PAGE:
This winter, Ford made two major announcements. The first, made in December, is that the company will be offering a diesel engine option for the F-150 for the first time; the second came in February, with the introduction of the new generation of Transit Connect vans. As you read the details of these launches, you may sense a common theme between the two: giving the customer options. Whether that fleet is made up of light-duty vans or Class 8 behemoths, application is crucial to your business’s bottom line. Fleets can maximize productivity when they can choose the precise options they need from their vehicles, and it’s clear that Ford made these vehicles and engines with this in mind.
“The first time we brought Transit Connect to market in North America, it was truly a European vehicle,” begins Julie Ellenberger, Ford’s Transit, Transit Connect and E-Series brand manager. “By the second generation in 2014, we brought a lot of North American input into the commercial van. And now, it’s at the next level.”
When Ford first brought Transit Connect to North America in 2009, it was the first to fill its application of a small commercial van. At the time it took its cues from European vans, and with each generation has been updated to reflect North American customer needs and applications. And not just North American customers, but North American customers in 2018—which means a heavy focus on technology and connectivity. Drivers and fleets in 2018 have updated expectations; they need to be able to do everything from everywhere in today’s interconnected world. Ford worked to make sure that the 2019 Transit Connect fulfills these expectations.
“It all starts with connectivity,” Ellenberger says. “We know that our customers are always looking to gain efficiencies to maximize everything that they do on the jobsite.”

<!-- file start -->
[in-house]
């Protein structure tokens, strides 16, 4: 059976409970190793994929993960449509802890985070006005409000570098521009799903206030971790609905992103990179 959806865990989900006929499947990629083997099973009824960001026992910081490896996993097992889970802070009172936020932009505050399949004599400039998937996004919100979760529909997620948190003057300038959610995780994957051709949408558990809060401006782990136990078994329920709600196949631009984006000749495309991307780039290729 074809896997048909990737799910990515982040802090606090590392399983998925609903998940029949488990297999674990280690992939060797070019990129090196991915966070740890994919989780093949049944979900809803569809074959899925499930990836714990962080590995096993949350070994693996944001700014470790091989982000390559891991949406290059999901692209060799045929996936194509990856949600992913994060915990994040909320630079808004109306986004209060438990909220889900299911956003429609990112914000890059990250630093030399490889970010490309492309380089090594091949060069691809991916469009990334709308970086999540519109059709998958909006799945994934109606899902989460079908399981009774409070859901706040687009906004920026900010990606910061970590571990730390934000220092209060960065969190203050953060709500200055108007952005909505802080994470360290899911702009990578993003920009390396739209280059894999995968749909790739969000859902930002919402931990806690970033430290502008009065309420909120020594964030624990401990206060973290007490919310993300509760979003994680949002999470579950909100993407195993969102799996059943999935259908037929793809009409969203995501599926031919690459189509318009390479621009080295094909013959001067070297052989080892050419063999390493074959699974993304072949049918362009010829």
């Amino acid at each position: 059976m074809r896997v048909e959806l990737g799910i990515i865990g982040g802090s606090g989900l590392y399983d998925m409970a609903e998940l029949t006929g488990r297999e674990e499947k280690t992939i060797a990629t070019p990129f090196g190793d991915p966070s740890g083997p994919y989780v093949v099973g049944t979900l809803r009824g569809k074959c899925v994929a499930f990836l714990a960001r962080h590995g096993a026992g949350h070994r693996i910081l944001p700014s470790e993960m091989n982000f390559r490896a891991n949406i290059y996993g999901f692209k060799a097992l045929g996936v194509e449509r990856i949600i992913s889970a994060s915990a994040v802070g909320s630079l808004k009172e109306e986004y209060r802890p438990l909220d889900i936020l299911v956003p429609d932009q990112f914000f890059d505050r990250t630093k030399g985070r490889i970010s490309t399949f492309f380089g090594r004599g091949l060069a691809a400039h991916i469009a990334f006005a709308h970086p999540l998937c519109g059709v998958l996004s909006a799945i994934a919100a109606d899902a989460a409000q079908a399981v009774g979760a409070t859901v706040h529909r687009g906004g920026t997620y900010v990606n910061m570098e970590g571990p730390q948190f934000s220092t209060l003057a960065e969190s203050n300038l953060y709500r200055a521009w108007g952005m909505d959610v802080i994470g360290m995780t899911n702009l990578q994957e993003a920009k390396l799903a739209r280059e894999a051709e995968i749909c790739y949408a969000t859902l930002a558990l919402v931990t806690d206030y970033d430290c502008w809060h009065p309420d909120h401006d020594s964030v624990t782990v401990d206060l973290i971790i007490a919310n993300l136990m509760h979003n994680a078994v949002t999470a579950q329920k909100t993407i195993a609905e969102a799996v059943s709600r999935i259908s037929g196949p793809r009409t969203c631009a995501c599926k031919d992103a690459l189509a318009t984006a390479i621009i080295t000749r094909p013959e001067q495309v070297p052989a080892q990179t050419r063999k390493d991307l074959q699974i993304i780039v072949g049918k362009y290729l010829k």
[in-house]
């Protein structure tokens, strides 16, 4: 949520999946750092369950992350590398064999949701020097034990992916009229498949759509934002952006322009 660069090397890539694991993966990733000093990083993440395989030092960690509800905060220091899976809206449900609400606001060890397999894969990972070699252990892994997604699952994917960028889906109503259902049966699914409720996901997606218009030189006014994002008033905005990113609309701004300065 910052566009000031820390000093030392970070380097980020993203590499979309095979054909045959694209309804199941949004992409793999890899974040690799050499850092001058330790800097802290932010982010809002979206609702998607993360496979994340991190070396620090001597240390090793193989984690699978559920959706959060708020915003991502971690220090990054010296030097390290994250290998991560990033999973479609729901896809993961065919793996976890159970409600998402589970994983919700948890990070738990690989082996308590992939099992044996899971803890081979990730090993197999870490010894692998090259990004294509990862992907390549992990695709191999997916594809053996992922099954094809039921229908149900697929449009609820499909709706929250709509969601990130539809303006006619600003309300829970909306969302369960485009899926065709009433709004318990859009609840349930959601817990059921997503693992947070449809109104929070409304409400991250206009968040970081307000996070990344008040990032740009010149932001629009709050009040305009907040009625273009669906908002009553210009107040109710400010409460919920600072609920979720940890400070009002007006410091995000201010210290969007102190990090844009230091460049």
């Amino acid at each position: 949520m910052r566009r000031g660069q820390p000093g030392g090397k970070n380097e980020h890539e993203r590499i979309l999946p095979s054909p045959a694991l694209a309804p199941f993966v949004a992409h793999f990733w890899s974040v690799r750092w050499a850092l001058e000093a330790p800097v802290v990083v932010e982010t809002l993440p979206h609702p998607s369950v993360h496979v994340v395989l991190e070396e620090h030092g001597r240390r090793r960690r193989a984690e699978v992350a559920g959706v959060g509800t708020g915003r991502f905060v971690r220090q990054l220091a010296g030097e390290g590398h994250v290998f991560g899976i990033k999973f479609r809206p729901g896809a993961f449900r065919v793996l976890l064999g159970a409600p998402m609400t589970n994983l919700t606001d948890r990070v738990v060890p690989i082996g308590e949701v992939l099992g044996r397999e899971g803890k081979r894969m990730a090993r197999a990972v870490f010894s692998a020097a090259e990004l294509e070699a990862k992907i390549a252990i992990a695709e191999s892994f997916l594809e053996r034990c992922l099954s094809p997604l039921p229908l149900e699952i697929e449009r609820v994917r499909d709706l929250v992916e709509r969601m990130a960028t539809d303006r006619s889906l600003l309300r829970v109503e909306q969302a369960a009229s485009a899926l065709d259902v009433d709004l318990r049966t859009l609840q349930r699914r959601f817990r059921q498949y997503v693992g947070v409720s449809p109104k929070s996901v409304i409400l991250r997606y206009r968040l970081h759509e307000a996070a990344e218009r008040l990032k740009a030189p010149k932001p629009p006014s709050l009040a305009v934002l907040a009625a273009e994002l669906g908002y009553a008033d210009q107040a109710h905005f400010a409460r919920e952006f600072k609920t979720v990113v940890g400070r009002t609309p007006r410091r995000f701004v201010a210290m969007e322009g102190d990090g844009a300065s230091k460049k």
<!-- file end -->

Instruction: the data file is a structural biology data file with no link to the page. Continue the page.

The standard embedded modem, for example, gives you the ability to connect up to ten devices to Wi-Fi, Ellenberger notes. “For someone who uses the vehicle as a mobile office, that was another big thing: the ability to get things done without having to go back to the office. You can do it all right there on the jobsite,” she says.
Of course, technology doesn’t just mean connectivity; it’s also improving safety, which is a big focus of the new generation of Transit Connect vans. Standard driver assistance features of the Transit Connect vans include automatic emergency braking, forward collision warning with dynamic brake support and side-wind stabilization. In addition, adaptive cruise control, a blind spot information system and a lane-keeping system are offered as options.
Ellenberger says that having pre-collision assist technology as standard was something that Ford’s fleet customers made clear that they wanted.
“Any time you can potentially reduce accidents and minimize the downtime, and just by having the feature, reduce insurance costs, that’s a huge win for our customers,” Ellenberger notes. “In a world of distracted driving, it’s really helping to give drivers peace of mind, but also, businesses are seeing real benefits from this to their bottom line.”
In addition to the driver assist technology, Ellenberger highlights Ford’s service network as something that sets them apart. “Our Commercial Vehicle Center dealers specialize in this business and in maximizing uptime,” she says.